S.C. surplus comes up short; $15 million in projects axed
COLUMBIA — South Carolina’s lower-than-expected surplus means $15 million worth of projects won’t get funded after all.
The state’s chief accountant said in his fiscal-year closing report that the surplus for 2011-12 came in $14.7 million less than state economic advisers expected. That’s because sales tax collections were not as robust in May and June as anticipated, according to the comptroller general’s office.
“Budgeting in these uncertain economic times is challenging,” Comptroller General Richard Eckstrom said in Wednesday’s report.
The Legislature designated the nearly $400 million in anticipated surplus as part of the 2012-13 budget. Those one-time designations were to be funded in the priority order listed, after Eckstrom closed the books for the last fiscal year.
The top two items in the supplemental spending plan are $98 million for the state’s reserve fund — $60 million more than state law requires — and $300 million to deepen the Charleston Harbor.
The shortfall means about 20 items at the bottom of the list won’t be funded, including $4.4 million for a computer system at the Department of Revenue.
The Charleston area lost several projects:
— $200,000 for marketing the annual Southeastern Wildlife Exposition.
— $2 million for the College of Charleston to recruit and house start-up software companies.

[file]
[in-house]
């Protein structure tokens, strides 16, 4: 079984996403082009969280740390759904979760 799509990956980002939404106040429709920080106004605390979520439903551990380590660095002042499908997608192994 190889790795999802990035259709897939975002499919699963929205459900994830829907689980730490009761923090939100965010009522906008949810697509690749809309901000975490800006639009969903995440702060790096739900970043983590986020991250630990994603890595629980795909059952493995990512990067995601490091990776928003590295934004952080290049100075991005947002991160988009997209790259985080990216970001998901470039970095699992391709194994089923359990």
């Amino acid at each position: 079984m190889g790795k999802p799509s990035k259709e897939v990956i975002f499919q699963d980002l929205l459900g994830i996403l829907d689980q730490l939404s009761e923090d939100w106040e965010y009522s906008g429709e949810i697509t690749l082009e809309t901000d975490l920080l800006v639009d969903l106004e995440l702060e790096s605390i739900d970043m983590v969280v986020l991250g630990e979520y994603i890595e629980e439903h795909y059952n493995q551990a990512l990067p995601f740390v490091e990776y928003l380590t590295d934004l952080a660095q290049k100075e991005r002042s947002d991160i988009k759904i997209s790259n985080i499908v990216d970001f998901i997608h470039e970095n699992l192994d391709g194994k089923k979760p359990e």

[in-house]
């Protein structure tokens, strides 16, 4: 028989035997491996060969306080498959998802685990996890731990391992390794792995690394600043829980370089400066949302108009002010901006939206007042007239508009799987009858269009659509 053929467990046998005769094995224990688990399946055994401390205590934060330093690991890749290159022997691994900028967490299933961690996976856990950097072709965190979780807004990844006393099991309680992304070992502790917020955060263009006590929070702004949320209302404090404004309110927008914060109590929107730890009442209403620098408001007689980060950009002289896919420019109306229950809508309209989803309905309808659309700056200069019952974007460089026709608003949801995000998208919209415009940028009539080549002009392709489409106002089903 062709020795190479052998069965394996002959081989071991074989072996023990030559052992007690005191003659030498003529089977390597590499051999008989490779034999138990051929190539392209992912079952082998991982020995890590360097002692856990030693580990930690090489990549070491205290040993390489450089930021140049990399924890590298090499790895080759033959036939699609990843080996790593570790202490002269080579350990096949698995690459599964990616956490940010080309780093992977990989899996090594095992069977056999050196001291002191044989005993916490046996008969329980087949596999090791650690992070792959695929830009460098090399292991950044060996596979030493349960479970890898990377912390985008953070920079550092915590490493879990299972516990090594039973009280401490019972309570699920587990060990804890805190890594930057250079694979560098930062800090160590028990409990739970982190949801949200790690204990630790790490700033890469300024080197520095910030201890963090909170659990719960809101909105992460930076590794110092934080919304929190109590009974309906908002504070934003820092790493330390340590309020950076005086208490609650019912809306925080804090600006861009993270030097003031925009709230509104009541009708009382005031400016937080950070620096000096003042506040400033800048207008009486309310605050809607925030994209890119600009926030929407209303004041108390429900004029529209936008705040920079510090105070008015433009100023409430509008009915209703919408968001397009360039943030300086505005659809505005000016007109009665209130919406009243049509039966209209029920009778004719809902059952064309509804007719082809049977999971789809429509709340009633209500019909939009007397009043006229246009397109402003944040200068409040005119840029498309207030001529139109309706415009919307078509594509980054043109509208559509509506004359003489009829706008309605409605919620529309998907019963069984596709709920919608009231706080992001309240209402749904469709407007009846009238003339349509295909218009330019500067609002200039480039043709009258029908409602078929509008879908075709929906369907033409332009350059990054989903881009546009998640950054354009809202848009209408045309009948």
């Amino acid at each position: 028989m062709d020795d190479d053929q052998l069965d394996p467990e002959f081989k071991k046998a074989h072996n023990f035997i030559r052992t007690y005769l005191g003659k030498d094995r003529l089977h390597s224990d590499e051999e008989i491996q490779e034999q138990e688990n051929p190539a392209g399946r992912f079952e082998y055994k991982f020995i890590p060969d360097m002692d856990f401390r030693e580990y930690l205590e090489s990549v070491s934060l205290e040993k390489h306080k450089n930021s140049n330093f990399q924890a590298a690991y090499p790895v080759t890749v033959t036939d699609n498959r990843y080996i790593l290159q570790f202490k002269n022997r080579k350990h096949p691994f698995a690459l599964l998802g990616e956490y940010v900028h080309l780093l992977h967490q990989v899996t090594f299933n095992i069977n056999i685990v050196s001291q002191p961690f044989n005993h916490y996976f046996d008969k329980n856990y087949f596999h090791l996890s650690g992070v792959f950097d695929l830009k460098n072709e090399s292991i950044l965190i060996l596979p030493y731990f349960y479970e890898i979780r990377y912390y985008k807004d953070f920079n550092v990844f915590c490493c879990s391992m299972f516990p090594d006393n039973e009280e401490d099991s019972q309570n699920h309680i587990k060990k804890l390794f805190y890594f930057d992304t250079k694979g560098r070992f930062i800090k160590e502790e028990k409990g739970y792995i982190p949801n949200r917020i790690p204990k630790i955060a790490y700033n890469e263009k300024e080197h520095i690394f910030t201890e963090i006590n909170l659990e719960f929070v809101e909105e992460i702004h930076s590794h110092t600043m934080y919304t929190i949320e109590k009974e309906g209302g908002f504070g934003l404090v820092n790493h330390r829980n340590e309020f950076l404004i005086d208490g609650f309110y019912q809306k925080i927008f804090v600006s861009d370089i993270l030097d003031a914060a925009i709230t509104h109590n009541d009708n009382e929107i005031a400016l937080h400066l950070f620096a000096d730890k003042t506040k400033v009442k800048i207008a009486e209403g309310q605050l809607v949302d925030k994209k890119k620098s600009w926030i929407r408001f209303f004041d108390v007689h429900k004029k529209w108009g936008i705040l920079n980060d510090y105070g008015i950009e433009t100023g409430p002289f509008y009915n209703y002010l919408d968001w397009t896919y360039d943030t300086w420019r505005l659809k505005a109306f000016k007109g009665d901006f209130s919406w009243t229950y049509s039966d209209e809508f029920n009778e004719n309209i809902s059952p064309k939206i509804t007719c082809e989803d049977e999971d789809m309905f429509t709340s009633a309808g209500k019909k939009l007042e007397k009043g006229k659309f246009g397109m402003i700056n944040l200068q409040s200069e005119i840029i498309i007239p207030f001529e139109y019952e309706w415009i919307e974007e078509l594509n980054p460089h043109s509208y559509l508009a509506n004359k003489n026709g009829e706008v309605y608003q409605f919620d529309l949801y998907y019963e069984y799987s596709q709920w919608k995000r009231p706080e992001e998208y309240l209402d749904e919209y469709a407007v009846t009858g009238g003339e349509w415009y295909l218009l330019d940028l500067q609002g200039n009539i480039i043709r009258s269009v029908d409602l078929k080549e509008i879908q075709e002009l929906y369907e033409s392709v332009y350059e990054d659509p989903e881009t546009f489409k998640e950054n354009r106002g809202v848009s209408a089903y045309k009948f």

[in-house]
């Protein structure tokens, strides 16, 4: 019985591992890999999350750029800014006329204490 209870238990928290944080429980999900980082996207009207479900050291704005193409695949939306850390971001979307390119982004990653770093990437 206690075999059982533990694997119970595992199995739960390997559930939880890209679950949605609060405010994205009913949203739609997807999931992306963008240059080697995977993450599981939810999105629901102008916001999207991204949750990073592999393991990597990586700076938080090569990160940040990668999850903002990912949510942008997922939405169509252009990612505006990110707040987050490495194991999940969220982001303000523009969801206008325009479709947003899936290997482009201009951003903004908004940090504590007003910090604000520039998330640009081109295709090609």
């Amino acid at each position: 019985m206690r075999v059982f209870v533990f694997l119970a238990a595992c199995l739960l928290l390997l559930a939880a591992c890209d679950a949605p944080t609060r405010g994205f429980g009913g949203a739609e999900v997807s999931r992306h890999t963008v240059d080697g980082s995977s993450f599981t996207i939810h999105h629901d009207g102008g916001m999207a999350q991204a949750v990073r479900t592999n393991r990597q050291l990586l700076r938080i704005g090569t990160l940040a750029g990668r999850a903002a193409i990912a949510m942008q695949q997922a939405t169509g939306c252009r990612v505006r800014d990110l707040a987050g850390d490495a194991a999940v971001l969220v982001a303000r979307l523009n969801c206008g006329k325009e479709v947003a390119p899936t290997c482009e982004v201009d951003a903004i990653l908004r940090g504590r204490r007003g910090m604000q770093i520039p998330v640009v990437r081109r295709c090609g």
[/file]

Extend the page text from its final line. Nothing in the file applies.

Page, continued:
— $393,000 toward launching an education program at the Patriots Point Naval and Maritime Museum, home to the World War II aircraft carrier Yorktown.
Executive Director Mac Burdette said Patriots Point hopes to open the first satellite program of the National Flight Academy in Pensacola, Fla., which provides interactive lessons in math, science and engineering for middle and high school students.
“We really want to be part of educating the children of South Carolina to meet the demands of the next generation,” Burdette said, noting that more than 20,000 students camped overnight on the Yorktown last year and that an additional 14,000 students toured it.
Opening the academy as planned next spring requires $600,000, but the agency has only $200,000, Burdette said.
“Of course we’re disappointed, but we will find the money some way,” he said.
The Department of Agriculture loses out on $600,000 to promote the state’s three regional farmers markets, $400,000 for signage and infrastructure at the State Farmers Market in West Columbia and $500,000 for marketing South Carolina-grown food.
Other dropped projects include $600,000 slated to Darlington County for building a five-mile canal, up to 9 feet deep, and a 12-acre retention pond.
A lack of drainage in the flat residential area means rainwater sticks around for a long time, saturating the ground, causing road and septic tank problems, and becoming a mosquito breeding ground, said county administrator Dale Surrett.
The loss could kill a project that’s been decades in the making, Surrett said. The money, secured in the budget by state Sen. Gerald Malloy, was needed to draw down about $2.5 million in federal stimulus money before a 2013 deadline. After years of budget cuts, the county can’t pay the match, he said.
“We’re very concerned about not being able to start on this,” Surrett said.
Gov. Nikki Haley vetoed $21 million worth of projects on the supplemental list, but the Legislature overrode the vast majority of those, leaving only $2.8 million of her vetoes in place.
A Haley spokesman said revenue shortfalls are never a good thing.
“But what it does show is why it is so important, as she argued from the beginning to the end of the budget process, for South Carolina to stop the foolish practice of spending every dollar every year,” Rob Godfrey said.